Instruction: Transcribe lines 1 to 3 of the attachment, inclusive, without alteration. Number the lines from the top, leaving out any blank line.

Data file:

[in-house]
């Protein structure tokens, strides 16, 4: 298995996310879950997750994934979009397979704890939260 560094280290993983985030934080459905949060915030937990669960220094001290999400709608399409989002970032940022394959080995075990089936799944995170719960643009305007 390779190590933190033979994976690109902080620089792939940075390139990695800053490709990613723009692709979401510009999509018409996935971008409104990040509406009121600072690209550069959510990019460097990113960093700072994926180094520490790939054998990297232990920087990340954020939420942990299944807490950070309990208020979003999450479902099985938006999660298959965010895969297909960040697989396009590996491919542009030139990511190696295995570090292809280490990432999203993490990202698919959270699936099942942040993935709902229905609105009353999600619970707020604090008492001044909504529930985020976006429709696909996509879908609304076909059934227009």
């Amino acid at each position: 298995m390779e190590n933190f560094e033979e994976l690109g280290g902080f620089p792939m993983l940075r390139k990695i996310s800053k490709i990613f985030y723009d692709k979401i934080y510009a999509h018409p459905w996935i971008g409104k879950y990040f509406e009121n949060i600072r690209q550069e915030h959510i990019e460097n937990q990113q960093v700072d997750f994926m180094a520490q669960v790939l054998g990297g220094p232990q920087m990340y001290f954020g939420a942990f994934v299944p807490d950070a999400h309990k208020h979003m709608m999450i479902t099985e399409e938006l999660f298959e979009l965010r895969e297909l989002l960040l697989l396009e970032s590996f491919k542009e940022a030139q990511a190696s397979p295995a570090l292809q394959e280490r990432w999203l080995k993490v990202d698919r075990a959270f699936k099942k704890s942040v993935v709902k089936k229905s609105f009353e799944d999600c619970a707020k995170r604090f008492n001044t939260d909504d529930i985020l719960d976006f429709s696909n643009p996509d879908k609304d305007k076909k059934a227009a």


[in-house]
């Protein structure tokens, strides 16, 4: 298995996310879950997750994934979009397979704890939260 560094280290993983985030934080459905949060915030937990669960220094001290999400709608399409989002970032940022394959080995075990089936799944995170719960643009305007 390779190590933190033979994976690109902080620089792939940075390139990695800053490709990613723009692709979401510009999509018409996935971008409104990040509406009121600072690209550069959510990019460097990113960093700072994926180094520490790939054998990297232990920087990340954020939420942990299944807490950070309990208020979003999450479902099985938006999660298959965010895969297909960040697989396009590996491919542009030139990511190696295995570090292809280490990432999203993490990202698919959270699936099942942040993935709902229905609105009353999600619970707020604090008492001044909504529930985020976006429709696909996509879908609304076909059934227009």
């Amino acid at each position: 298995m390779e190590n933190f560094e033979e994976l690109g280290g902080f620089p792939m993983l940075r390139k990695i996310s800053k490709i990613f985030y723009d692709k979401i934080y510009a999509h018409p459905w996935i971008g409104k879950y990040f509406e009121n949060i600072r690209q550069e915030h959510i990019e460097n937990q990113q960093v700072d997750f994926m180094a520490q669960v790939l054998g990297g220094p232990q920087m990340y001290f954020g939420a942990f994934v299944p807490d950070a999400h309990k208020h979003m709608m999450i479902t099985e399409e938006l999660f298959e979009l965010r895969e297909l989002l960040l697989l396009e970032s590996f491919k542009e940022a030139q990511a190696s397979p295995a570090l292809q394959e280490r990432w999203l080995k993490v990202d698919r075990a959270f699936k099942k704890s942040v993935v709902k089936k229905s609105f009353e799944d999600c619970a707020k995170r604090f008492n001044t939260d909504d529930i985020l719960d976006f429709s696909n643009p996509d879908k609304d305007k076909k059934a227009a």